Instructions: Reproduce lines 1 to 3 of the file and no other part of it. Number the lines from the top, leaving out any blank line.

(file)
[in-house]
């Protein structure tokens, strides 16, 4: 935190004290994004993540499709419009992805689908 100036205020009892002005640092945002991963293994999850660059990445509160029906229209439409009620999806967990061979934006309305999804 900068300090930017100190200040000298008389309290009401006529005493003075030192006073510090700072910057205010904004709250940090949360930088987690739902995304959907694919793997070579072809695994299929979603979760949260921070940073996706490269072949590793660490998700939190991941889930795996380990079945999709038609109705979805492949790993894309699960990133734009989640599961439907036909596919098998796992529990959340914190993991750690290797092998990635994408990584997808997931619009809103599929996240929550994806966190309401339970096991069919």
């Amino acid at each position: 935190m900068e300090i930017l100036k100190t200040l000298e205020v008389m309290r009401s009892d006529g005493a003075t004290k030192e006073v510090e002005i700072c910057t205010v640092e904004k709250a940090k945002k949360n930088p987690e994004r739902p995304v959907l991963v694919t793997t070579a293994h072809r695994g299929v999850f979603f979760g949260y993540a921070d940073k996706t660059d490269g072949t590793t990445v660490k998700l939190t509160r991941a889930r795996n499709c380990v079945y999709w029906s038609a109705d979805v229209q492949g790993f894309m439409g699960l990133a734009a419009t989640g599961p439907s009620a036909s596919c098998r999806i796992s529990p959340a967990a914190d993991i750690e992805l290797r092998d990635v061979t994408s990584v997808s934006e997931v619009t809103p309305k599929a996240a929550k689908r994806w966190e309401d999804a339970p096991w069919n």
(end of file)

[in-house]
């Protein structure tokens, strides 16, 4: 935190004290994004993540499709419009992805689908 100036205020009892002005640092945002991963293994999850660059990445509160029906229209439409009620999806967990061979934006309305999804 900068300090930017100190200040000298008389309290009401006529005493003075030192006073510090700072910057205010904004709250940090949360930088987690739902995304959907694919793997070579072809695994299929979603979760949260921070940073996706490269072949590793660490998700939190991941889930795996380990079945999709038609109705979805492949790993894309699960990133734009989640599961439907036909596919098998796992529990959340914190993991750690290797092998990635994408990584997808997931619009809103599929996240929550994806966190309401339970096991069919």
């Amino acid at each position: 935190m900068e300090i930017l100036k100190t200040l000298e205020v008389m309290r009401s009892d006529g005493a003075t004290k030192e006073v510090e002005i700072c910057t205010v640092e904004k709250a940090k945002k949360n930088p987690e994004r739902p995304v959907l991963v694919t793997t070579a293994h072809r695994g299929v999850f979603f979760g949260y993540a921070d940073k996706t660059d490269g072949t590793t990445v660490k998700l939190t509160r991941a889930r795996n499709c380990v079945y999709w029906s038609a109705d979805v229209q492949g790993f894309m439409g699960l990133a734009a419009t989640g599961p439907s009620a036909s596919c098998r999806i796992s529990p959340a967990a914190d993991i750690e992805l290797r092998d990635v061979t994408s990584v997808s934006e997931v619009t809103p309305k599929a996240a929550k689908r994806w966190e309401d999804a339970p096991w069919n």